Bank of America Unveils Mortgage Aid Plan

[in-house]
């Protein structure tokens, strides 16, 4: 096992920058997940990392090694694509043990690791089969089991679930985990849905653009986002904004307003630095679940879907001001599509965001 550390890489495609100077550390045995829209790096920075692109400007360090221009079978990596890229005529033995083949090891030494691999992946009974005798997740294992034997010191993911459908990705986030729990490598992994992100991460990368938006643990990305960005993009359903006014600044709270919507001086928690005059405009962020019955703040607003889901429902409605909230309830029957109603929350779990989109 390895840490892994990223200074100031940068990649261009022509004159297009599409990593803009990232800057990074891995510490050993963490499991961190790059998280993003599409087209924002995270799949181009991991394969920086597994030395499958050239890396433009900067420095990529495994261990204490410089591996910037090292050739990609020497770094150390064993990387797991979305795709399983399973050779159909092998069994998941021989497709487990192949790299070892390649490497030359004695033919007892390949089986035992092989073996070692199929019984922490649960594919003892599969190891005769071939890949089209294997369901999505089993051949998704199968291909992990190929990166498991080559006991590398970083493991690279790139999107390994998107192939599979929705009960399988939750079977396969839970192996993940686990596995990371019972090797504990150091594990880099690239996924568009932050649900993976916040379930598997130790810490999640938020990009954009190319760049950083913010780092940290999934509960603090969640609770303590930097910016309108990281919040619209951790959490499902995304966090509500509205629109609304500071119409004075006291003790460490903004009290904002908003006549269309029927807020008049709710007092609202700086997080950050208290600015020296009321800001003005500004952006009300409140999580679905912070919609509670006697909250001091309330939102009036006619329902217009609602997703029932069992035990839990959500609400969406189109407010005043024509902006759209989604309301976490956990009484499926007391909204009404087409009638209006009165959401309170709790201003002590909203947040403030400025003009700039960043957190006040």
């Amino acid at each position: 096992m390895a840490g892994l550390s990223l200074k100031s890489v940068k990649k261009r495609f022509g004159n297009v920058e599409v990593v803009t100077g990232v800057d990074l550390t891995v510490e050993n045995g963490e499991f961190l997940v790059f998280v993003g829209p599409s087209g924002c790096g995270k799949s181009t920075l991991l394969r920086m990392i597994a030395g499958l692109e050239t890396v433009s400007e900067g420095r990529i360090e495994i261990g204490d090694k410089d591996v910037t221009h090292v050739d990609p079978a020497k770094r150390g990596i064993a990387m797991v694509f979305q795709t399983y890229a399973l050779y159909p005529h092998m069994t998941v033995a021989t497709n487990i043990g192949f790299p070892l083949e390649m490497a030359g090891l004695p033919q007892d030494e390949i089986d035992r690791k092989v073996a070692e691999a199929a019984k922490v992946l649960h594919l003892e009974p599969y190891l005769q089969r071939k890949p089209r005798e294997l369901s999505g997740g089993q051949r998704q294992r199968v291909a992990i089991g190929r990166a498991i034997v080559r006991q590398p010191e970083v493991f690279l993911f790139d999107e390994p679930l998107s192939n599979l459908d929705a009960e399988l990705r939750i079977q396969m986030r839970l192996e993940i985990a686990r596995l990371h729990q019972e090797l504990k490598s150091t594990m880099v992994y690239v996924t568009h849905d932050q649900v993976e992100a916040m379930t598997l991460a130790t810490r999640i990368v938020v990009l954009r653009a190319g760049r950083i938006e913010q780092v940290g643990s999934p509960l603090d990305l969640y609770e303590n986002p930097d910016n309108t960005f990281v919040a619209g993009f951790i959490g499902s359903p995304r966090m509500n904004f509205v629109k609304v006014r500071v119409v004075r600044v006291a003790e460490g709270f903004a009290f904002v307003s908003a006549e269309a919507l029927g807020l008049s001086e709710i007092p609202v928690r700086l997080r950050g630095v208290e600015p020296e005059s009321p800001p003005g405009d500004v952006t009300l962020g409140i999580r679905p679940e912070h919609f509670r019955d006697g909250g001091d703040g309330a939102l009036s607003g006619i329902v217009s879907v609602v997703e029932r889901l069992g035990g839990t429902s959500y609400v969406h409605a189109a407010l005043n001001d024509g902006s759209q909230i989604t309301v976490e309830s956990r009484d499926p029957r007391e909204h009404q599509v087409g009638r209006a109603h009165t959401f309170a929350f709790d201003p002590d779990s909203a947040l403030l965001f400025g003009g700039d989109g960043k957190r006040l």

Continuing efforts to fast-track its acquisition of Calabasas, Calif.-based Countrywide Financial Corp. (CFC), executives at Bank of America Corp. (BAC) unveiled an aggressive mortgage aid plan Monday morning, ahead of scheduled testimony at the Federal Reserve in Los Angeles. The bank also confirmed its plans to mothball the Countrywide brand upon completion of the merger, and said that it will centralize its mortgage operations in Countrywide's Calabasas-based headquarters. The plan includes a commitment to workout $40 billion in troubled mortgage loans over the next two years, keeping at least 265,000 borrowers out of foreclosure, as well as a doubling of the bank's commitment to community development lending, according to a press statement released Monday morning. Monday's announcement comes on the heels of last week's announcement that the bank would be pulling back on key lending programs once the merger is complete, in an effort to focus on high-quality mortgage originations. "We believe the financial strength, security and stability of the combined company will allow us to enable people to buy homes and stay in homes, and to assist many of those affected by the current mortgage troubles," said the bank's top global consumer and small business banking exec Liam McGee during testimony. Monday's testimony also featured remarks from Rep. Maxine Waters (D-CA), as well as representatives from prominent community groups and public offices, including the office of the California Attorney General. The California Reinvestment Coalition sponsored testimony from witnesses with troubled mortgages who have said that the Calabasas-based lender hasn't done enough to help them, and scheduled a demonstration outside of the Los Angeles Fed branch for after the hearing as well. Critics have said that BofA needs to make a strong commitment to working with troubled borrowers and minority communities in the wake of the proposed acquisition, which would ostensibly create the nation's largest mortgage banking operation. "We will continue to work with distressed borrowers to match the customer's repayment ability with the appropriate loss mitigation option, including loan modifications, forbearances, repayment plans, lower rates and principal reductions," McGee said. "We will not assess new late charges for customers in foreclosure and we will waive certain other associated fees, when permitted." McGee said that Bank of America would invest $1.5 trillion in community reinvestment funds over the next ten years, an amount equal to double BofA's previous community development goal. The bank also said it will invest an additional $2 billion over 10 years in housing-related philanthropy. "This new goal raises the bar and is certain to enhance quality of life for millions of Americans in need," McGee said. Interestingly, Bank of America also touted a commitment to tenants of former owners in a foreclosure -- saying that it had instituted a national policy of allowing tenants to remain in a subject property for up to 60 days after the completion of a foreclosure sale. BofA also runs an aggressive cash-for-keys program in which tenants vacating within 30 days post-foreclosure will receive $2,000 to help defray the cost of relocation. Legal sources told HW that the plan was relatively aggressive, and a good response to increasing policital pressure tied to lease holders caught in a foreclosure. For more information, visit http://www.bankofamerica.com. Disclosure: The author was long CFC, and held no positions in BAC, when this story was originally published. HW reporters and writers follow a strict disclosure policy, the first in the mortgage trade.